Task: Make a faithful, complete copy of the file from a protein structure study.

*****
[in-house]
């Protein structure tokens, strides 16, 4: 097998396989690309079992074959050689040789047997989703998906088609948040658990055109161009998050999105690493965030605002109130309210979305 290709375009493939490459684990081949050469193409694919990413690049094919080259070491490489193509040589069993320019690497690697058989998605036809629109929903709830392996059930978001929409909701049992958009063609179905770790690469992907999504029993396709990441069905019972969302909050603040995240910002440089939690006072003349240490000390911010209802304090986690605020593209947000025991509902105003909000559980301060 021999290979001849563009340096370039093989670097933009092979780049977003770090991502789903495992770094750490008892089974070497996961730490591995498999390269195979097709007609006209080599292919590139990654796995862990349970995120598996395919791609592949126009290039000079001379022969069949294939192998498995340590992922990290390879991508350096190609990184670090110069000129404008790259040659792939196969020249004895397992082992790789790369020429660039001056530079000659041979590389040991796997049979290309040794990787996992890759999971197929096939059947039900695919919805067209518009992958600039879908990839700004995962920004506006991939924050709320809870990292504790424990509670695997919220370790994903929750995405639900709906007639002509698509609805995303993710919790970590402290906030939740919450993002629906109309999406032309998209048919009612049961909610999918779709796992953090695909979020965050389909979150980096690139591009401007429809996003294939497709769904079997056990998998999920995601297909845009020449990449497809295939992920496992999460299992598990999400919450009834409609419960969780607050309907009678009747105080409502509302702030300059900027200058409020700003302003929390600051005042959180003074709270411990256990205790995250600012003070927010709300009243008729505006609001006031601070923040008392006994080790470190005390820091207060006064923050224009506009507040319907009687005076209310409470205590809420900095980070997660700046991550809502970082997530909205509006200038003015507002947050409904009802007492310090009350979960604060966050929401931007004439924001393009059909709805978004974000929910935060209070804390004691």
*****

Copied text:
[in-house]
């Protein structure tokens, strides 16, 4: 097998396989690309079992074959050689040789047997989703998906088609948040658990055109161009998050999105690493965030605002109130309210979305 290709375009493939490459684990081949050469193409694919990413690049094919080259070491490489193509040589069993320019690497690697058989998605036809629109929903709830392996059930978001929409909701049992958009063609179905770790690469992907999504029993396709990441069905019972969302909050603040995240910002440089939690006072003349240490000390911010209802304090986690605020593209947000025991509902105003909000559980301060 021999290979001849563009340096370039093989670097933009092979780049977003770090991502789903495992770094750490008892089974070497996961730490591995498999390269195979097709007609006209080599292919590139990654796995862990349970995120598996395919791609592949126009290039000079001379022969069949294939192998498995340590992922990290390879991508350096190609990184670090110069000129404008790259040659792939196969020249004895397992082992790789790369020429660039001056530079000659041979590389040991796997049979290309040794990787996992890759999971197929096939059947039900695919919805067209518009992958600039879908990839700004995962920004506006991939924050709320809870990292504790424990509670695997919220370790994903929750995405639900709906007639002509698509609805995303993710919790970590402290906030939740919450993002629906109309999406032309998209048919009612049961909610999918779709796992953090695909979020965050389909979150980096690139591009401007429809996003294939497709769904079997056990998998999920995601297909845009020449990449497809295939992920496992999460299992598990999400919450009834409609419960969780607050309907009678009747105080409502509302702030300059900027200058409020700003302003929390600051005042959180003074709270411990256990205790995250600012003070927010709300009243008729505006609001006031601070923040008392006994080790470190005390820091207060006064923050224009506009507040319907009687005076209310409470205590809420900095980070997660700046991550809502970082997530909205509006200038003015507002947050409904009802007492310090009350979960604060966050929401931007004439924001393009059909709805978004974000929910935060209070804390004691």